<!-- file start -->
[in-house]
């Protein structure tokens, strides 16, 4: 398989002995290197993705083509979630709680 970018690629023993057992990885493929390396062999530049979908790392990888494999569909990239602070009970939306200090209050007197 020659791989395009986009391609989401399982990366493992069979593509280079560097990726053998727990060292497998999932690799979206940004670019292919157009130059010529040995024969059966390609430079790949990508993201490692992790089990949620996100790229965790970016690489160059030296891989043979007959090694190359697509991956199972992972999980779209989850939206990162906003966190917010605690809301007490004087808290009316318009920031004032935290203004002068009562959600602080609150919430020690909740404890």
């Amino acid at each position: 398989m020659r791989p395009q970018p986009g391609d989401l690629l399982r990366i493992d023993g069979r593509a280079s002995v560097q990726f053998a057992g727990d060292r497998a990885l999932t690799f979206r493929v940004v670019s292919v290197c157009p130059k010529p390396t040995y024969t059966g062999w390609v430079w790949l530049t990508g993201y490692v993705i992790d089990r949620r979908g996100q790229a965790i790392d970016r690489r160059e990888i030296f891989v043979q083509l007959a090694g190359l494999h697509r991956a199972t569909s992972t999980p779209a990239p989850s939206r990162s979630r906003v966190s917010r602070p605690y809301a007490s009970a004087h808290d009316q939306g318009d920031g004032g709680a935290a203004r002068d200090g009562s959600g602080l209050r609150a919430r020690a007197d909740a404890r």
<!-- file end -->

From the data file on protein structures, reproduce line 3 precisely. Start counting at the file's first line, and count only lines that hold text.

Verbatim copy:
């Amino acid at each position: 398989m020659r791989p395009q970018p986009g391609d989401l690629l399982r990366i493992d023993g069979r593509a280079s002995v560097q990726f053998a057992g727990d060292r497998a990885l999932t690799f979206r493929v940004v670019s292919v290197c157009p130059k010529p390396t040995y024969t059966g062999w390609v430079w790949l530049t990508g993201y490692v993705i992790d089990r949620r979908g996100q790229a965790i790392d970016r690489r160059e990888i030296f891989v043979q083509l007959a090694g190359l494999h697509r991956a199972t569909s992972t999980p779209a990239p989850s939206r990162s979630r906003v966190s917010r602070p605690y809301a007490s009970a004087h808290d009316q939306g318009d920031g004032g709680a935290a203004r002068d200090g009562s959600g602080l209050r609150a919430r020690a007197d909740a404890r």